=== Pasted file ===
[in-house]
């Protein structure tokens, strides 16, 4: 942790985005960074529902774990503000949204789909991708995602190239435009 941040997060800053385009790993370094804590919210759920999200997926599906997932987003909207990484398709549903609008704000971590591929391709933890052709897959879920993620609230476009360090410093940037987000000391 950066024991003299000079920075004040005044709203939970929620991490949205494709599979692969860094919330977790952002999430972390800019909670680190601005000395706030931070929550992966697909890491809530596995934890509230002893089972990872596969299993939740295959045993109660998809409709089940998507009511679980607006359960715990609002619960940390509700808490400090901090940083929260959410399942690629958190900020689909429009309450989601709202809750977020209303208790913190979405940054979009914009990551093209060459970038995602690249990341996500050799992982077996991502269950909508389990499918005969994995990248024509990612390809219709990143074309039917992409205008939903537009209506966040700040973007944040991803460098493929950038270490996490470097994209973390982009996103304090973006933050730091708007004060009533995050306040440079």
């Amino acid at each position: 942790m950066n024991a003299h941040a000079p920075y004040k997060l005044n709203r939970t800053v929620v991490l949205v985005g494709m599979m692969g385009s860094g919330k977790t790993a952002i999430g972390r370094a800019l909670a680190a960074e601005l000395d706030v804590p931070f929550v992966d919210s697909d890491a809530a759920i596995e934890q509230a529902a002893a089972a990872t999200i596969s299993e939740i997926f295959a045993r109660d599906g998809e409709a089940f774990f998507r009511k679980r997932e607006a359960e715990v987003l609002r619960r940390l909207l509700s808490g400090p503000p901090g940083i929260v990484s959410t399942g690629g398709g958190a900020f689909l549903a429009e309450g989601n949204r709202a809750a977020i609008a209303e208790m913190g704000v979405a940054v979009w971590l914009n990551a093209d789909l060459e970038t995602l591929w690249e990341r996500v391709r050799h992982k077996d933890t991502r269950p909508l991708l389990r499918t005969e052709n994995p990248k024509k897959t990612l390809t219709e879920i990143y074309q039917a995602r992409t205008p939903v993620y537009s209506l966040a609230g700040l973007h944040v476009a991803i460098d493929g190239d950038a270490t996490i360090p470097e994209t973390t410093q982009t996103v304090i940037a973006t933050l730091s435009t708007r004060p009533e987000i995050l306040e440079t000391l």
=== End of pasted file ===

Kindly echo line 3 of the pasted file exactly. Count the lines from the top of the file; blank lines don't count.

């Amino acid at each position: 942790m950066n024991a003299h941040a000079p920075y004040k997060l005044n709203r939970t800053v929620v991490l949205v985005g494709m599979m692969g385009s860094g919330k977790t790993a952002i999430g972390r370094a800019l909670a680190a960074e601005l000395d706030v804590p931070f929550v992966d919210s697909d890491a809530a759920i596995e934890q509230a529902a002893a089972a990872t999200i596969s299993e939740i997926f295959a045993r109660d599906g998809e409709a089940f774990f998507r009511k679980r997932e607006a359960e715990v987003l609002r619960r940390l909207l509700s808490g400090p503000p901090g940083i929260v990484s959410t399942g690629g398709g958190a900020f689909l549903a429009e309450g989601n949204r709202a809750a977020i609008a209303e208790m913190g704000v979405a940054v979009w971590l914009n990551a093209d789909l060459e970038t995602l591929w690249e990341r996500v391709r050799h992982k077996d933890t991502r269950p909508l991708l389990r499918t005969e052709n994995p990248k024509k897959t990612l390809t219709e879920i990143y074309q039917a995602r992409t205008p939903v993620y537009s209506l966040a609230g700040l973007h944040v476009a991803i460098d493929g190239d950038a270490t996490i360090p470097e994209t973390t410093q982009t996103v304090i940037a973006t933050l730091s435009t708007r004060p009533e987000i995050l306040e440079t000391l």